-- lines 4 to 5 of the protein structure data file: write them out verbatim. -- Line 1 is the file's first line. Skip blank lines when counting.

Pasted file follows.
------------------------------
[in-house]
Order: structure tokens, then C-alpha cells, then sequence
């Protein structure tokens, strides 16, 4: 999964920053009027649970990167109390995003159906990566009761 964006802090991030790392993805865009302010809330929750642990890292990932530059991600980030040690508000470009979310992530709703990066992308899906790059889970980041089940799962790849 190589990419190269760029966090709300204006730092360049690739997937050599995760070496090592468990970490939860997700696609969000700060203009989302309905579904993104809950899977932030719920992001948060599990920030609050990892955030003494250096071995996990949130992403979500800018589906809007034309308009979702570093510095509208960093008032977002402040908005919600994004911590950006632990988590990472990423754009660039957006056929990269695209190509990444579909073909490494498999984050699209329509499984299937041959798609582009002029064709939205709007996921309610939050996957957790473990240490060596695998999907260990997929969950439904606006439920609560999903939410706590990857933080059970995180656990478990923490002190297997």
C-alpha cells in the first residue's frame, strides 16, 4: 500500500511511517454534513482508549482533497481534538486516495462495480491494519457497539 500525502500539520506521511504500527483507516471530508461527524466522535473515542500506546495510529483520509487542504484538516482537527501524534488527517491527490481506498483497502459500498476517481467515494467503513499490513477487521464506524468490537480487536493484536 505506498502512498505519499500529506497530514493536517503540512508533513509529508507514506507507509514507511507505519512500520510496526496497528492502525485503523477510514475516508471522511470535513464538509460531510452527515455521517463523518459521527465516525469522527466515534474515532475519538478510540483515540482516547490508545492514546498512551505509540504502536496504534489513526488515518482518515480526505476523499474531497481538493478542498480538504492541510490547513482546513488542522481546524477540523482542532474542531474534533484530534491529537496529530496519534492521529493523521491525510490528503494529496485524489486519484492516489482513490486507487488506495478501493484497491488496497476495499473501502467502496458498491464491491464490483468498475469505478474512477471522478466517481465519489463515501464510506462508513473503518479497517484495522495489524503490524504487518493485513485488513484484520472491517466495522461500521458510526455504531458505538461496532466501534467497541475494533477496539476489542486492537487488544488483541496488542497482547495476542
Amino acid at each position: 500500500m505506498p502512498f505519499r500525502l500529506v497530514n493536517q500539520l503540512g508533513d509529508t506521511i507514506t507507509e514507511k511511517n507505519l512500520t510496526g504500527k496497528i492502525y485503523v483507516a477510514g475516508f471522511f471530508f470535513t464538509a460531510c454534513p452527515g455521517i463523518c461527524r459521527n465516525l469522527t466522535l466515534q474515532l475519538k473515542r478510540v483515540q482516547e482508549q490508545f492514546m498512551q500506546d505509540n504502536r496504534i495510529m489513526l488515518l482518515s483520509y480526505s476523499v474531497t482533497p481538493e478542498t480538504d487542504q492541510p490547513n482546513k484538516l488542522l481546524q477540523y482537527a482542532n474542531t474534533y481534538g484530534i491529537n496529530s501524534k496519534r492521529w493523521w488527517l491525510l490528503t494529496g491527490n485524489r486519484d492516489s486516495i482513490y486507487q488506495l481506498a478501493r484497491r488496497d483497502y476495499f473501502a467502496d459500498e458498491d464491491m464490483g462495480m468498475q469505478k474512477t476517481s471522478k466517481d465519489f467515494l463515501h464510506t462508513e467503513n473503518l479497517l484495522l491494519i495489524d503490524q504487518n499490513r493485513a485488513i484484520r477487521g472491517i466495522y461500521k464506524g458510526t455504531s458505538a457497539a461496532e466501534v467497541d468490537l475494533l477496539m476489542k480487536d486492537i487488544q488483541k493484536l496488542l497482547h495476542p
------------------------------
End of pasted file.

C-alpha cells in the first residue's frame, strides 16, 4: 500500500511511517454534513482508549482533497481534538486516495462495480491494519457497539 500525502500539520506521511504500527483507516471530508461527524466522535473515542500506546495510529483520509487542504484538516482537527501524534488527517491527490481506498483497502459500498476517481467515494467503513499490513477487521464506524468490537480487536493484536 505506498502512498505519499500529506497530514493536517503540512508533513509529508507514506507507509514507511507505519512500520510496526496497528492502525485503523477510514475516508471522511470535513464538509460531510452527515455521517463523518459521527465516525469522527466515534474515532475519538478510540483515540482516547490508545492514546498512551505509540504502536496504534489513526488515518482518515480526505476523499474531497481538493478542498480538504492541510490547513482546513488542522481546524477540523482542532474542531474534533484530534491529537496529530496519534492521529493523521491525510490528503494529496485524489486519484492516489482513490486507487488506495478501493484497491488496497476495499473501502467502496458498491464491491464490483468498475469505478474512477471522478466517481465519489463515501464510506462508513473503518479497517484495522495489524503490524504487518493485513485488513484484520472491517466495522461500521458510526455504531458505538461496532466501534467497541475494533477496539476489542486492537487488544488483541496488542497482547495476542
Amino acid at each position: 500500500m505506498p502512498f505519499r500525502l500529506v497530514n493536517q500539520l503540512g508533513d509529508t506521511i507514506t507507509e514507511k511511517n507505519l512500520t510496526g504500527k496497528i492502525y485503523v483507516a477510514g475516508f471522511f471530508f470535513t464538509a460531510c454534513p452527515g455521517i463523518c461527524r459521527n465516525l469522527t466522535l466515534q474515532l475519538k473515542r478510540v483515540q482516547e482508549q490508545f492514546m498512551q500506546d505509540n504502536r496504534i495510529m489513526l488515518l482518515s483520509y480526505s476523499v474531497t482533497p481538493e478542498t480538504d487542504q492541510p490547513n482546513k484538516l488542522l481546524q477540523y482537527a482542532n474542531t474534533y481534538g484530534i491529537n496529530s501524534k496519534r492521529w493523521w488527517l491525510l490528503t494529496g491527490n485524489r486519484d492516489s486516495i482513490y486507487q488506495l481506498a478501493r484497491r488496497d483497502y476495499f473501502a467502496d459500498e458498491d464491491m464490483g462495480m468498475q469505478k474512477t476517481s471522478k466517481d465519489f467515494l463515501h464510506t462508513e467503513n473503518l479497517l484495522l491494519i495489524d503490524q504487518n499490513r493485513a485488513i484484520r477487521g472491517i466495522y461500521k464506524g458510526t455504531s458505538a457497539a461496532e466501534v467497541d468490537l475494533l477496539m476489542k480487536d486492537i487488544q488483541k493484536l496488542l497482547h495476542p